Everything You Need To Know About Electric Toothbrushes

Electric toothbrushes are a fairly popular solution for daily tooth brushing, especially after a significant drop in prices in recent years that made them more accessible to the general public.

Although the key factor for effective removal of dental plaque from teeth remains the right way to brush, a good electric toothbrush can help you achieve better results in a much easier way.

Modern electric toothbrushes have additional features that do not exist in conventional, and which contribute to the most correct brushing. But they are even more expensive with the prices for rechargeable electric toothbrushes starting around €50 and reaching up to €250 for the most advanced electric toothbrushes with additional features. Those using simple batteries certainly have considerably lower prices.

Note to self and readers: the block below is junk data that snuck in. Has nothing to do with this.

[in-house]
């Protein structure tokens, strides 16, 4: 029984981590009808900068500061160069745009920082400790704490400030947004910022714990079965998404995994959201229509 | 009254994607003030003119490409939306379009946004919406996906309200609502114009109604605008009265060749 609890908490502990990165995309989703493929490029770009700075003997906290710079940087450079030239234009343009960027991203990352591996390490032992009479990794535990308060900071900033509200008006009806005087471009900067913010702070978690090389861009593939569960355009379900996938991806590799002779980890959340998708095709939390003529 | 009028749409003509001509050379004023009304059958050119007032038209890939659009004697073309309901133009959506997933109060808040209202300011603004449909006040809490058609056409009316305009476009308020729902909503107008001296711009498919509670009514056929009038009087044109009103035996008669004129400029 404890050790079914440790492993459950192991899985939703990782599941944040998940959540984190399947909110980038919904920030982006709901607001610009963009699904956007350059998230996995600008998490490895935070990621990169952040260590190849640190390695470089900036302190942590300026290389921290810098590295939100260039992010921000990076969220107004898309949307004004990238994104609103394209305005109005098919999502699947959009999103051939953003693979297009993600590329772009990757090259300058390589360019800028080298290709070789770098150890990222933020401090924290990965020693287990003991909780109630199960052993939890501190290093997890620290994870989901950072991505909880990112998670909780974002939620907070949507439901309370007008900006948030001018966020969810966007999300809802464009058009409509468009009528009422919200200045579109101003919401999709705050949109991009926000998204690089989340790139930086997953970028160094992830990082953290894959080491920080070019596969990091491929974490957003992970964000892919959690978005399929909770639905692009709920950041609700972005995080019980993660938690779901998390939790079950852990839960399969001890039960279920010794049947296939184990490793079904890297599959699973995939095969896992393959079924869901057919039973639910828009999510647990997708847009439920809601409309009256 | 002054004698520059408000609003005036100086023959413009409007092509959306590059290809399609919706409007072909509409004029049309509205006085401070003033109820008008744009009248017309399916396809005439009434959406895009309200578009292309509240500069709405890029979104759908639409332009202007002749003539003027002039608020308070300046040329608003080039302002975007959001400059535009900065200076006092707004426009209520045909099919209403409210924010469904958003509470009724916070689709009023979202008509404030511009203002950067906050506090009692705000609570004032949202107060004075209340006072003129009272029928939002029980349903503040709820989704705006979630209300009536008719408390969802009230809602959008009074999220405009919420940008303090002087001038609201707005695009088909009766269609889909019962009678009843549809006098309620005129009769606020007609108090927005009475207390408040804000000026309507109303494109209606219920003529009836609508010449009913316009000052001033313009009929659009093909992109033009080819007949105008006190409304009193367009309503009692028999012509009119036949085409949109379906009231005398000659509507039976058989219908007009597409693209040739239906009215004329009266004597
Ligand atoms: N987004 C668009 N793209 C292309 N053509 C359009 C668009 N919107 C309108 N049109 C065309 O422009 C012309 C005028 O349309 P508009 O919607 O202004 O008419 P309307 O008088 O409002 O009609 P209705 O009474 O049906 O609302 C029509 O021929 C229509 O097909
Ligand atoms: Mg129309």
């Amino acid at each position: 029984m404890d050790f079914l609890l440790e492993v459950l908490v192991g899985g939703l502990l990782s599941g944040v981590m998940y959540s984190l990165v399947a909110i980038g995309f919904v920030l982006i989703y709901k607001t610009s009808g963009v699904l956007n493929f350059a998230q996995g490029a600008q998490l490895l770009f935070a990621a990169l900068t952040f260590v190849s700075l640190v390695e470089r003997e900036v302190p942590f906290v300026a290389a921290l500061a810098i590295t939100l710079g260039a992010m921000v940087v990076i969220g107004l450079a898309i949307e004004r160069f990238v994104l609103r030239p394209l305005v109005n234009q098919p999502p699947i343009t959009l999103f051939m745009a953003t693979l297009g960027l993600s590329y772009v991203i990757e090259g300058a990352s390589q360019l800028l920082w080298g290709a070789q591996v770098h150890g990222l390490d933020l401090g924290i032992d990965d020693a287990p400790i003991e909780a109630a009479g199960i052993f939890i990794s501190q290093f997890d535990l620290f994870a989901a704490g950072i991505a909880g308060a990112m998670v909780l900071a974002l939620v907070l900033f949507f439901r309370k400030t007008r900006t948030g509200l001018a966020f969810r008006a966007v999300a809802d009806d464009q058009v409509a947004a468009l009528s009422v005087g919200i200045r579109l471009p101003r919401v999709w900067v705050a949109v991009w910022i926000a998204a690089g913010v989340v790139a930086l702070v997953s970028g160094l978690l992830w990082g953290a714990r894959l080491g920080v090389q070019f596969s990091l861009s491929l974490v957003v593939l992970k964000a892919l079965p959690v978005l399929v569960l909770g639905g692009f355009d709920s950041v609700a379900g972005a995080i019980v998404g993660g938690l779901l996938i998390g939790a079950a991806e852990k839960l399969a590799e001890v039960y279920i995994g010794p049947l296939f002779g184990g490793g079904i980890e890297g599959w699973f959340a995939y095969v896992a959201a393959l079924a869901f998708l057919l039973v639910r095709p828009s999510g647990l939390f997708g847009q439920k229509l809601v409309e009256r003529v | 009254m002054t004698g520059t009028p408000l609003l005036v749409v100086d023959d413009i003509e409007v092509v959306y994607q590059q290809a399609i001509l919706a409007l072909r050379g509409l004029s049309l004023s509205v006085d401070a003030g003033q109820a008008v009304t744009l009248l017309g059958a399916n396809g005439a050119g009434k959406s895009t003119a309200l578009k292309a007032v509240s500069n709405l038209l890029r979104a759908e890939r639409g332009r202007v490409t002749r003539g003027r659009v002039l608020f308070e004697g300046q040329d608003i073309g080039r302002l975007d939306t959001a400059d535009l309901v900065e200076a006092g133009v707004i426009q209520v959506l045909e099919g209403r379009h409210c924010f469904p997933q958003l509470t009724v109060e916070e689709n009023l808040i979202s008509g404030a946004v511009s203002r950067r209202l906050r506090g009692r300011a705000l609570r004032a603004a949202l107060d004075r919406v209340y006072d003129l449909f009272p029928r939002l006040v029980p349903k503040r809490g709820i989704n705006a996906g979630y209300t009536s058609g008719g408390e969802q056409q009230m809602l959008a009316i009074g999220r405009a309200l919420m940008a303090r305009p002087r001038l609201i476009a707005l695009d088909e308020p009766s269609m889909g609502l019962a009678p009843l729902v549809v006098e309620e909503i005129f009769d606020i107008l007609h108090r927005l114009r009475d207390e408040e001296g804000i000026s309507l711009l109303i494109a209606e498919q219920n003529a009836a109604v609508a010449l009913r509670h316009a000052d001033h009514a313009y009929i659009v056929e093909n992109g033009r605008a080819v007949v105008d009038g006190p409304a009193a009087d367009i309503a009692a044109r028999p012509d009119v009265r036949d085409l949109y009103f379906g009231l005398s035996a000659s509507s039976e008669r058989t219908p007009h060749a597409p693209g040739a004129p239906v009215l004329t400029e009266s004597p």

To help you with your choice before buying an electric toothbrush, then you will find information about the various types of an electric toothbrush and their prices.

TIP: Check this list of products to buy for 100 dollars or less.

How do electric toothbrushes work?

An electric toothbrush, as its name says, uses for the operation of the electric power that moves automatically and at high speed the head of the toothbrush. The energy is provided by built-in batteries either rechargeable or simple.